Activists hold placards as they take part in a protest for the release of Ukrainian director Oleh Sentsov and other political prisoners, near Russian Embasy in Kyiv, Ukraine, 13 June 2018. (Photo by STR/NurPhoto via Getty Images)
Everyone has heard of Jan Palach, the young Czech student who set himself on fire on January 19, 1969 in Prague in protest against the repression of the Prague Spring and the military occupation of Czechoslovakia by Warsaw Pact troops under the leadership of the Soviet Union.
However, Jan Palach’s death was not the only sacrifice. Eight brave Russians, including Natalia Gorbanevskaya who was pushing a baby carriage, came out on the Red Square on August 25, 1968 to protest the Russian invasion of a sovereign country that wanted to rid itself of Russian influence and build a new and humane socialism. For this inoffensive action that lasted a few minutes before they were arrested by the KGB, the participants were each sentenced to several years in prison and psychiatric internment.
Several acts of resistance also took place in Soviet Ukraine. One such man was Vasyl Makukh, a Ukrainian partisan who first fought against the Nazis, and then, between late 1944 and 1946, against the Soviet troops who re-annexed Western Ukraine under the Molotov-Ribbentrop Pact. He was taken prisoner and sentenced in July 1946 to ten years in a gulag and five years to relegation. Released in 1956, he married and had two children. He tried to create a protest group to continue fighting the Soviet regime and the forced russification of Ukraine, but Soviet repression was too powerful.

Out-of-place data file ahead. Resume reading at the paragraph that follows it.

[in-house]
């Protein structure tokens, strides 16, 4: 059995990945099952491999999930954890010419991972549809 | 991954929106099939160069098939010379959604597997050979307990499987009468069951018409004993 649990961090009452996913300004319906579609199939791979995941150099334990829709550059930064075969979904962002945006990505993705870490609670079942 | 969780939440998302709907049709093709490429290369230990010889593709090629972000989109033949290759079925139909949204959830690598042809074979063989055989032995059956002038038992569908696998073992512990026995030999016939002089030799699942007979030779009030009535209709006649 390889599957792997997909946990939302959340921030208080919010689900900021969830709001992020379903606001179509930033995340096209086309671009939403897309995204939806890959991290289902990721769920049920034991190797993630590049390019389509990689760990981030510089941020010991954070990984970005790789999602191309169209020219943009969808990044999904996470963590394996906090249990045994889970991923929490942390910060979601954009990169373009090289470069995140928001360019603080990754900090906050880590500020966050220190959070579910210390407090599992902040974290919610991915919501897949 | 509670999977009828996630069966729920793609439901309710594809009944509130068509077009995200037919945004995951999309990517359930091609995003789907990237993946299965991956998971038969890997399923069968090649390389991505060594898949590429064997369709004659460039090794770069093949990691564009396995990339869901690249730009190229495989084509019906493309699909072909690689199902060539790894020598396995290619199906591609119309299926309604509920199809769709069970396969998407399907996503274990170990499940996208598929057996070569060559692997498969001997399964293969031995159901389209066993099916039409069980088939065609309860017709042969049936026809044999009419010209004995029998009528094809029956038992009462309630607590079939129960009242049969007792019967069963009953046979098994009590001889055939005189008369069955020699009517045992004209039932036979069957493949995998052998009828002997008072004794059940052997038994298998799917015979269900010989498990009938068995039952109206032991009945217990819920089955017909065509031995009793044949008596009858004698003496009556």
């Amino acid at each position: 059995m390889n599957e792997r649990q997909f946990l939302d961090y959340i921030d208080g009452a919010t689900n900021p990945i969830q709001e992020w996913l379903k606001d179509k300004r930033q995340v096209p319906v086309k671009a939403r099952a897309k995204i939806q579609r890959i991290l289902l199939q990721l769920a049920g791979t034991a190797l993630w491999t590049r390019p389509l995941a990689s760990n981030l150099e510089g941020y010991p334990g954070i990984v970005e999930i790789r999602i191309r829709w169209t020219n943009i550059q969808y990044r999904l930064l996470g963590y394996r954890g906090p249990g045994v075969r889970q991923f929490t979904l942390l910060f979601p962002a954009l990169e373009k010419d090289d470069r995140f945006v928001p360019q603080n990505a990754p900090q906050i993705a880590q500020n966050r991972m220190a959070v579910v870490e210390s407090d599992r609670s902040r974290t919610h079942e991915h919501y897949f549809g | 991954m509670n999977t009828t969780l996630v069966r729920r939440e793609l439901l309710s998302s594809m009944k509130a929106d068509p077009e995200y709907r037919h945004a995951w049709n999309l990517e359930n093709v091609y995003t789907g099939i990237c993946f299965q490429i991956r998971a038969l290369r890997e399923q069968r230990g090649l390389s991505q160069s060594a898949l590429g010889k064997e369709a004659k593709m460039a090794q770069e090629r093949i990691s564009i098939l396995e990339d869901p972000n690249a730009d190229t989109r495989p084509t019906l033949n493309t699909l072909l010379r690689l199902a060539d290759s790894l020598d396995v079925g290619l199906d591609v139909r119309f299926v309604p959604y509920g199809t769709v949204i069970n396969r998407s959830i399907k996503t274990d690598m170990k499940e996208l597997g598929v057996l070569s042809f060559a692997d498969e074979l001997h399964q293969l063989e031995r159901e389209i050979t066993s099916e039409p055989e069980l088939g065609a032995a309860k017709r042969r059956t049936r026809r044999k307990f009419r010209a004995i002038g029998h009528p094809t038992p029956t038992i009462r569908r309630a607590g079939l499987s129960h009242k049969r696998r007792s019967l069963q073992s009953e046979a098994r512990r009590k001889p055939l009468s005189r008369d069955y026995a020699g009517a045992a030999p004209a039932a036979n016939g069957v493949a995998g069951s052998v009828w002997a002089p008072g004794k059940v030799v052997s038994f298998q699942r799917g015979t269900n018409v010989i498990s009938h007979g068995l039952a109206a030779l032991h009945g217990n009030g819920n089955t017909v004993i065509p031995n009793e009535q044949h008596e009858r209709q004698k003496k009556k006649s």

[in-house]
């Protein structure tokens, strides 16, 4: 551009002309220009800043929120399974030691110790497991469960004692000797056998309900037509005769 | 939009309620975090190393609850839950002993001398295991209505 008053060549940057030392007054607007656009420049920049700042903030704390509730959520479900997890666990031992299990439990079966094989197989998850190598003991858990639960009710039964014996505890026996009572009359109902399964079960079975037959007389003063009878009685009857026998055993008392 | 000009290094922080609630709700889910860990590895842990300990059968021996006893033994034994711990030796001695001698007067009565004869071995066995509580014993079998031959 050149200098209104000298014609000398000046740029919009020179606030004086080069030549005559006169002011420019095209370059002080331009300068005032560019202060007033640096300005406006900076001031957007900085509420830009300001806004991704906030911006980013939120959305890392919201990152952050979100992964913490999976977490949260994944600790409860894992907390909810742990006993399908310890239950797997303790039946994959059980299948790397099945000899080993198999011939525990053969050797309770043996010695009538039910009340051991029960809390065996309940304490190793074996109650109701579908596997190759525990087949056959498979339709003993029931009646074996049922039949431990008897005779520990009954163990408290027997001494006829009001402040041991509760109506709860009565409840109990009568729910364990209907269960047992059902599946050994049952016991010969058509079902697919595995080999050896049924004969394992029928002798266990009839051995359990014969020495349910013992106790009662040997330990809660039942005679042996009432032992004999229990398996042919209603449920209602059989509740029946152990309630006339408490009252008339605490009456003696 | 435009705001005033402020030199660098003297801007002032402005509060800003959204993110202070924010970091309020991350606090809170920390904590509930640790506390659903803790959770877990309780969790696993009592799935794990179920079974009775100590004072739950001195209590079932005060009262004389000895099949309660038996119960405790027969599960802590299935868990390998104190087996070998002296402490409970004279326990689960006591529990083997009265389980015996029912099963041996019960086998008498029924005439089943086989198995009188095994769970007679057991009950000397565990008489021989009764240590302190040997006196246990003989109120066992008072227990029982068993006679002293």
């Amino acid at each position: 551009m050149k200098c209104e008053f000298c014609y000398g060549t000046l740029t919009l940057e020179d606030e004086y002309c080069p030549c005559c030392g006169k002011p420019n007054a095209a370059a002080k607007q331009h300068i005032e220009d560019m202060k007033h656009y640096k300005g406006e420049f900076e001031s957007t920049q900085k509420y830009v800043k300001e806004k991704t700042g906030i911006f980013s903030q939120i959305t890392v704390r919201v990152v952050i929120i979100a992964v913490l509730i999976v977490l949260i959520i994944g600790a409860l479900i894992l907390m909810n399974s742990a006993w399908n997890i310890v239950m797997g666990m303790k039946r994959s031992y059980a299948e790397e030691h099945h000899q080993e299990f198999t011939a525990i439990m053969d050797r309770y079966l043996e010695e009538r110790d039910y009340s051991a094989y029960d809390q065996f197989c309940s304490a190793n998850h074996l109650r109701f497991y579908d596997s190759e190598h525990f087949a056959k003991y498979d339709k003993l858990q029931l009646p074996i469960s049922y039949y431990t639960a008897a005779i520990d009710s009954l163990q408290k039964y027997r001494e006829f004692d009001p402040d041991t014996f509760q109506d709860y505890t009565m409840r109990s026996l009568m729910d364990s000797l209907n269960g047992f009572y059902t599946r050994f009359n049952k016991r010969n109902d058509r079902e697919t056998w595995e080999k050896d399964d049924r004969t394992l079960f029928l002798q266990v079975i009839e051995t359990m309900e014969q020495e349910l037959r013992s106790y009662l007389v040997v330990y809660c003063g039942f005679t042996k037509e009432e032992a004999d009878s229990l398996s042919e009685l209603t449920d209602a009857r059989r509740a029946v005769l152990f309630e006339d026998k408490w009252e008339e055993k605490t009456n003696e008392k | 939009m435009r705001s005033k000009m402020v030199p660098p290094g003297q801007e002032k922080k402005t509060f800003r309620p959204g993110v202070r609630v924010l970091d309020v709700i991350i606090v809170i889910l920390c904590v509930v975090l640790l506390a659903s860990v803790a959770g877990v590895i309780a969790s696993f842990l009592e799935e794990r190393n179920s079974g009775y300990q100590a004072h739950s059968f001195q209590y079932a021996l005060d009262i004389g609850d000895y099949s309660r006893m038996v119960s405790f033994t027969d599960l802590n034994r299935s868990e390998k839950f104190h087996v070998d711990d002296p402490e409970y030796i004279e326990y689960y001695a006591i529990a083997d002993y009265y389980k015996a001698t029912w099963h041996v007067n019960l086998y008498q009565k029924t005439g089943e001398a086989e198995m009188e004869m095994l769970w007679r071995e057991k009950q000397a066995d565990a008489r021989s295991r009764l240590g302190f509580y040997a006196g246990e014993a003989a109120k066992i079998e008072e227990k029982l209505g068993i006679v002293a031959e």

It was finally the Soviet intervention in Czechoslovakia that pushed Vasyl Makukh towards making a desperate, but heroic sacrifice. A few months before Jan Palach’s sacrifice, he ran out onto Khreshchatyk Avenue in Kyiv on November 5, 1968, and committed suicide by self-immolation. Before his death, Makukh shouted: “Long live free Ukraine!”and “Long live free Czechoslovakia!”
The Ukrainian filmmaker Oleh Sentsov, who resided in Simferopol, Crimea, belongs to such an indomitable group of people who use their bodies as a last resort to hurl their final message and a final truth to the world, even if this costs them their life. From the very beginning of Russia’s occupation of Crimea by army units without distinctive military signs (“little green men”), Sentsov took part in the Automaidan, helping to deliver food products to Ukrainian battalions blocked by the Russians.
This was probably his only “crime”. Arrested in spring 2014, just after Russia’s annexation of Crimea, he was sentenced to 20 years in a strict penal colony for allegedly fomenting terrorist acts against the occupants of his native peninsula. His friend, left-wing activist and anti-fascist Oleksandr Kolchenko, was sentenced to ten years in a strict penal colony.
The investigation stated that the two men, together with other “accomplices”, acted according to orders issued by Pravy Sektor, an organization of Ukrainian nationalists that is considered fascist by Russian authorities and is prohibited in Russia; neither Sentsov nor Kolchenko belonged to this organization. The verdict was based solely on the “testimonies” of two people who had worked with the investigation team, but there was no material evidence or confessions by Sentsov and Kolchenko, who continued to claim their innocence despite torture and other repressive measures. But, did Putin’s regime actually require real proof, when all they wanted was to “unite” its people and stand as the defender of Crimean Russian speakers against “terrorism”?